Pip as a victim of Estella and Drummle

Estella is a victim to Miss Havisham’s desire for revenge. He is also a victim of his rival suitor to Estella. Mr. Drummle, who later enables to marry her on many occasions, he acts as a weapon to unfold Pip’s soul that always craves for Estella. Drummle knew Pip’s weakness and thus he more powerfully and skillfully inflict Pip. He was a cruel, rude and pompous and savage villain in the novel. Pip suffers no less at his hand. So, Pip is also a victim to Drummle’s viciousness, cruelty and rivalry in love.

Pip as a victim of Orlick

Pip is also victimized by the apprenticed boy to Joe, Orlick who becomes a mortal enemy for his whole life. After his sister’s death caused by Orlick’s stroke on her, Pip is also attacked by him but rescued.

Pip as a victim of his own ambition

Finally Pip himself is the victim of his own ambition to become a gentleman. A desire to become a rich and sophisticated man has latent in him. Estella’s scorn and beauty and luxury have just rekindled his latent desire to become a sophisticated gentleman for winning the lovely young lady.

Joe as a victim of his wife

Now, it is the turn of Joe’s victimization at the hands of his wife, a cruel and treacherous woman. In fact, Joe’s marriage with Pip’s sister proved to be a complete mismatch. The husband and wife was quite opposite in nature and temperament. Joe Gargery was a good natured, mold and easy-going man. In contrast, his wife was a woman of hot tempered, cruel and treacherous woman who is described by Joe as a “Mogol” governing, the household and the two people- Joe and Pip with iron hand. For Joe she is a “buster” and “mastermind” who could dominate the household with her arbitrary power. When the woman is furious with anything, Joe describes her as being “on the rampage.” On many occasions, she scolded Joe as well as Pip. But Joe did not mind very much at his being scolded but he got, hurt at Pip’s abuse at her hands. He somehow could come to terms with his rude and treacherous wife as he had no other alternative to cope with this stone- hearted woman. In the true sense Joe is the real and genuine gentleman with his dignity of labor and his feelings for others. If Dickens is criticizing the show and pomposity of the Victorian gentleman, he must have emphasized on the value of real gentlemanliness in Joe not Pip or Estella. And this real gentleman also gets victimized by his wife.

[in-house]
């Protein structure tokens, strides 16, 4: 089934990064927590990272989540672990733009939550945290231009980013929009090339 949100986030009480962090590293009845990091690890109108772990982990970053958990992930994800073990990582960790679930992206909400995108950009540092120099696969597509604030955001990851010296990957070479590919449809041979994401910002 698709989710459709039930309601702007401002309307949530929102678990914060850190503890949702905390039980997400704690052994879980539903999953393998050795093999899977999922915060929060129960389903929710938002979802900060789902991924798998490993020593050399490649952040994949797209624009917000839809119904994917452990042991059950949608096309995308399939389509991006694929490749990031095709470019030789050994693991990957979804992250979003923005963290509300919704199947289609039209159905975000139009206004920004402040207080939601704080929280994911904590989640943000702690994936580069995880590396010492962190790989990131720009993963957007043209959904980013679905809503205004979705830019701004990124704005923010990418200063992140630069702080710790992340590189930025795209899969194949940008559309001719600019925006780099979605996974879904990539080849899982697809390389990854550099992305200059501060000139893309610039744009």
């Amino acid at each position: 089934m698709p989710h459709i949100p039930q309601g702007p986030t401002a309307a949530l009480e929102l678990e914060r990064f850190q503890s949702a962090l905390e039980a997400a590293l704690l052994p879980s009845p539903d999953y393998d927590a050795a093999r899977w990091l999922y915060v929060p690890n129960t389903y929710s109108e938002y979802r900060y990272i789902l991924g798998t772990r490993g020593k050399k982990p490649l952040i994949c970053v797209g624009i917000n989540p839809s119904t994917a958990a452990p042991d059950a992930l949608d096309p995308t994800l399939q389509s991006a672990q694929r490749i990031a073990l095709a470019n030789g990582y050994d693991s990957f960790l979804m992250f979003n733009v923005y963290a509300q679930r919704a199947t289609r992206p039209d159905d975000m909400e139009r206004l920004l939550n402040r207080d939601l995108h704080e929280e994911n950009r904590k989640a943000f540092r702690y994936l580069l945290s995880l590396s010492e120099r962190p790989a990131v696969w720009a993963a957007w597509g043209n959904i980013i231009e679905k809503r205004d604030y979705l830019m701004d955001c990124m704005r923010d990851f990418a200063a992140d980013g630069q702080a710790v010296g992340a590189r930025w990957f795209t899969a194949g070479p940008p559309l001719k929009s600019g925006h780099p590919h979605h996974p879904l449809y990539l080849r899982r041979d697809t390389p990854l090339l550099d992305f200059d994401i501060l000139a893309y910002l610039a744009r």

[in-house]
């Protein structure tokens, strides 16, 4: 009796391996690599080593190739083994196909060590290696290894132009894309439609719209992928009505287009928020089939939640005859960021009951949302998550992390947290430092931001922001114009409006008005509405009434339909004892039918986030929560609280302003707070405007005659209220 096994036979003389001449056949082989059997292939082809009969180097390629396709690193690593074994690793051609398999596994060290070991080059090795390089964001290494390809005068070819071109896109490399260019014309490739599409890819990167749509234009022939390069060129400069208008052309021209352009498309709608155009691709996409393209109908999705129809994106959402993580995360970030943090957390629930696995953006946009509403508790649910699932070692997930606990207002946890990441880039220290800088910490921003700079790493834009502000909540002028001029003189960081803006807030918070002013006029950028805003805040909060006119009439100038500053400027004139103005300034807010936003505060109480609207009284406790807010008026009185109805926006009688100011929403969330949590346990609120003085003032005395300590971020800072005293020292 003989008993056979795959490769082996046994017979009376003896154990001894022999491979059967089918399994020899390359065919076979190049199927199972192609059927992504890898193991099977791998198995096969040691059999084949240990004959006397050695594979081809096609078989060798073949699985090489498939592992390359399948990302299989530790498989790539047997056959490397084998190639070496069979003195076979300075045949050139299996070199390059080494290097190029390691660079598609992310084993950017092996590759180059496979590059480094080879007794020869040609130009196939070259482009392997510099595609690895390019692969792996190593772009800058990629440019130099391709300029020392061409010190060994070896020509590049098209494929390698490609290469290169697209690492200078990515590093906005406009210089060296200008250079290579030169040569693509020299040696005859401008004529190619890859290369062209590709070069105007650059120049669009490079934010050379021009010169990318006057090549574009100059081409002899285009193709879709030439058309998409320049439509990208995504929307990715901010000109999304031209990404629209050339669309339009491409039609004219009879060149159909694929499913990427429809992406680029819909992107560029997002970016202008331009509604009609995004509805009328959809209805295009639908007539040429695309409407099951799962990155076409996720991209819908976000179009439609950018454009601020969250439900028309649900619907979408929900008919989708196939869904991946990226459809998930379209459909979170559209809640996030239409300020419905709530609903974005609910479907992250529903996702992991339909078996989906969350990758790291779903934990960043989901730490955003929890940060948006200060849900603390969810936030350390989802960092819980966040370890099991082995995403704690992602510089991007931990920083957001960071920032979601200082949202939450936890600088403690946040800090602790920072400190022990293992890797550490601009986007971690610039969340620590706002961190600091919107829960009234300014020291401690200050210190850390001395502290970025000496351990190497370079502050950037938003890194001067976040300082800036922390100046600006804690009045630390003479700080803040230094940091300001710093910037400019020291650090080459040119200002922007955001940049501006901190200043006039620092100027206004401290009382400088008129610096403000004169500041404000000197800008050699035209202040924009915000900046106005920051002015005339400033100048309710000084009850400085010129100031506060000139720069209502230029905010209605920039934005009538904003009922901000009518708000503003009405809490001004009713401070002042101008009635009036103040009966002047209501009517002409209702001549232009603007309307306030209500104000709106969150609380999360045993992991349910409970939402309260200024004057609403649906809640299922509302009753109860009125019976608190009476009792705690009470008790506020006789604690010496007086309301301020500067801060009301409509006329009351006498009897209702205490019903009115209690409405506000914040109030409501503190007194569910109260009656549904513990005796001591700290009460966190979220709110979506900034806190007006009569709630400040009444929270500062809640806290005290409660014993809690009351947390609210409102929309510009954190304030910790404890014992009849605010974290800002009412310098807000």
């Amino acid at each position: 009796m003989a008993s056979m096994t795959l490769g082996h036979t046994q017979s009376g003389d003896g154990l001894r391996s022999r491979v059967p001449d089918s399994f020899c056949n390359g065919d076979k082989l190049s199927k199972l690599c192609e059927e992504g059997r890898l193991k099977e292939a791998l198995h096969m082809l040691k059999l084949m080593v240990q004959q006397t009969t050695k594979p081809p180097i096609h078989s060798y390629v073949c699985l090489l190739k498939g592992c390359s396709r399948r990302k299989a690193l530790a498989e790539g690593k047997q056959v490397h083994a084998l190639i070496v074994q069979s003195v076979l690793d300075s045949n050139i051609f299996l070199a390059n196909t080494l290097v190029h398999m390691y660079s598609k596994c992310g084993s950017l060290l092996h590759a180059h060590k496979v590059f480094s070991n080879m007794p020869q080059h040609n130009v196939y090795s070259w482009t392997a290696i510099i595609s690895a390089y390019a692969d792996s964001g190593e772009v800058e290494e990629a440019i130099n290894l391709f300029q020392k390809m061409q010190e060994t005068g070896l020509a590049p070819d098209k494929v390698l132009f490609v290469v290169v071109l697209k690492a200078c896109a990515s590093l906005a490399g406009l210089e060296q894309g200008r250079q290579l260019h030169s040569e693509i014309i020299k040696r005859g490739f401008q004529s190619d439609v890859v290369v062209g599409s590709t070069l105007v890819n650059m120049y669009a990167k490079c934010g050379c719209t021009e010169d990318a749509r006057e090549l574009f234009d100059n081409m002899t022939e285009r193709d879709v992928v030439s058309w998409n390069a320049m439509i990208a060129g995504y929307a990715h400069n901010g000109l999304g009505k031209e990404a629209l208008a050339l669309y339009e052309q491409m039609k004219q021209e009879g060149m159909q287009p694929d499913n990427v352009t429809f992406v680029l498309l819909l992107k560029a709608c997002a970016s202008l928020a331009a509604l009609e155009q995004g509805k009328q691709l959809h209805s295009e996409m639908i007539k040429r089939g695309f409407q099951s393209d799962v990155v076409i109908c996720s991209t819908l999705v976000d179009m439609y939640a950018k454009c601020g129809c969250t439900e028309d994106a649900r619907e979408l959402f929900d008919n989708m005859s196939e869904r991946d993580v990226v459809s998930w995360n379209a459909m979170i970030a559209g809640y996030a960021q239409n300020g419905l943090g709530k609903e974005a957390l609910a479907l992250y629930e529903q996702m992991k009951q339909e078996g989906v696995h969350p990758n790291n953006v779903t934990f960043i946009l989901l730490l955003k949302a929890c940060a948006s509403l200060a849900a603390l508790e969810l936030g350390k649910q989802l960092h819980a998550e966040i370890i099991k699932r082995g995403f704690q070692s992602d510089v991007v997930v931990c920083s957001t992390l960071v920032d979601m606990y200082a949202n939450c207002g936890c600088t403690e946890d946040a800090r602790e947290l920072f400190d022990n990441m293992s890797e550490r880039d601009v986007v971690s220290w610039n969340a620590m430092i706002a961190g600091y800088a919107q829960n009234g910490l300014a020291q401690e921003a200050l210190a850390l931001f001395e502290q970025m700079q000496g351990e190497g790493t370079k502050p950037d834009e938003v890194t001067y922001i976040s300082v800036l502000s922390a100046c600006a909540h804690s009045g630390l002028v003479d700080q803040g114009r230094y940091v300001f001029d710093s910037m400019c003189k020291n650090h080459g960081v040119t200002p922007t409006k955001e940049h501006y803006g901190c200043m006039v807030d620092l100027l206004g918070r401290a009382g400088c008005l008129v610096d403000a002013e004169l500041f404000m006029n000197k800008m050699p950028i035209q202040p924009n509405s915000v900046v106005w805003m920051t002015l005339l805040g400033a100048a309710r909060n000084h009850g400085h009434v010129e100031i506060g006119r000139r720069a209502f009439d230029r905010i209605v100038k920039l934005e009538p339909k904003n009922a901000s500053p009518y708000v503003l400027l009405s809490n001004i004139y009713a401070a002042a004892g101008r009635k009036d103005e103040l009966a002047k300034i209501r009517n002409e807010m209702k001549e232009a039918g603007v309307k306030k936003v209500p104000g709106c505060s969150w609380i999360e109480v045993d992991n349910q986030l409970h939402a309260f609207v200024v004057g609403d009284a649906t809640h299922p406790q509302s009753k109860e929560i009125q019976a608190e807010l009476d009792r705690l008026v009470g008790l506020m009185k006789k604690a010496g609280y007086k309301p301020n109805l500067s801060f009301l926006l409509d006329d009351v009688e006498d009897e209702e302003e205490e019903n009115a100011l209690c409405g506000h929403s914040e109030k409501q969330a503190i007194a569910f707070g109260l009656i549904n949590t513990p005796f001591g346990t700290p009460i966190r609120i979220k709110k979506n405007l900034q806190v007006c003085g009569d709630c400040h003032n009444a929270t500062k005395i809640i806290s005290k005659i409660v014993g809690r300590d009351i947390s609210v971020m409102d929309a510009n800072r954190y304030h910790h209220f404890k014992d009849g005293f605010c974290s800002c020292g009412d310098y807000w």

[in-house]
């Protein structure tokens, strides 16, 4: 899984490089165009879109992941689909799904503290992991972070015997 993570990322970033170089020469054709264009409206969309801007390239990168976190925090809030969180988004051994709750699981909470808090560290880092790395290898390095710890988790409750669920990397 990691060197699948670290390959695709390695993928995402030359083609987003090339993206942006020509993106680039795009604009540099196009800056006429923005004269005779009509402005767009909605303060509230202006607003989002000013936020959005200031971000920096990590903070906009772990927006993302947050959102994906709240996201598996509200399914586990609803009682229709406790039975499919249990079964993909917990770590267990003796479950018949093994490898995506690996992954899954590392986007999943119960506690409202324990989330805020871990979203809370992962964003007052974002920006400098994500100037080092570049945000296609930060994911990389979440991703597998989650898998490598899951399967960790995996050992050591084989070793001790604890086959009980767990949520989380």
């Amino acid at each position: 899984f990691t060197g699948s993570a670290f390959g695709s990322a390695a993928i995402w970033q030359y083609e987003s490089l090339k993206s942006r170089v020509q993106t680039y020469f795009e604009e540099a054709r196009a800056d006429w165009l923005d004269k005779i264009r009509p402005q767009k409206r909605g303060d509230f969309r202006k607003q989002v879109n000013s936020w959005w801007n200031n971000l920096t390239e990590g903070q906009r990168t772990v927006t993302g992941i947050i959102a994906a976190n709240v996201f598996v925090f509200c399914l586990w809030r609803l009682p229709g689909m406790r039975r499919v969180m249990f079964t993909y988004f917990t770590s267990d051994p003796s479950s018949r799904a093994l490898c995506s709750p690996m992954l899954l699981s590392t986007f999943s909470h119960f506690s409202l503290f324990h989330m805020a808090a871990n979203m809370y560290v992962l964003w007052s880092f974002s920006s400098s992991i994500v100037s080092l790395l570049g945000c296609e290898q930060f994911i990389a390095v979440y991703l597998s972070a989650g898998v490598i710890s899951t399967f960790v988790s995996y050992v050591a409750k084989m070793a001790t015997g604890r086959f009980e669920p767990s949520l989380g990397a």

Joe as a victim of his father

He is also victimized by his father in his early childhood. As he later on tells the story of his childhood, Pip, we are informed that his father was a drunk who loved in wine. And Joe and his mother became a victim to his father’s ill-treatment and abuse. In a tone mixed both pathos and humor, Joe tells Pip in spite of his father’s savage behavior, he was good at heart.

Joe as a victim of Orlick

Next he becomes a victim to Orlick’s villainy and evil design. This boy was apprenticed to be a black smith. At one occasion, he made a dangerous quarrel with Mrs. Joe and abused and insulted her. Now Joe, though embittered with her wife’s rude manners, could not tolerate the boy’s abuse of his wife. Joe made an attack on the boy and beat him. Later on, Orlick took revenge on Mrs. Joe by stroking her head leading to her sudden and instantaneous death.

Joe as a victim to Pip’s vanity and snobbery

Finally, Joe becomes a victim to Pip’s vanity and snobbery after he has gone to London on his mission to become a gentleman. This is Dicken’s sharp criticism that a fake Victorian gentleman Pip becomes ashamed of his old childhood friend Joe’s presence at his lodging in London. Joe becomes upset finding that he is not the man to stand shoulder to shoulder with Pip. He gets embarrassed at his consciousness of class distinction and decides not to be lodged in Pip’s room.

In fine, it has been proved that the theme of victimization is one of the powerful ones running on the vein of the novel’s plot structure. A character is victim to other character who, in turn is victim to another ones. This theme of victimization is line a vicious circle running in the vein of social and political structure. Victimization occurs in the novel in two ways: on the personal level between (Joe and his wife) and on the social level (Joe and society)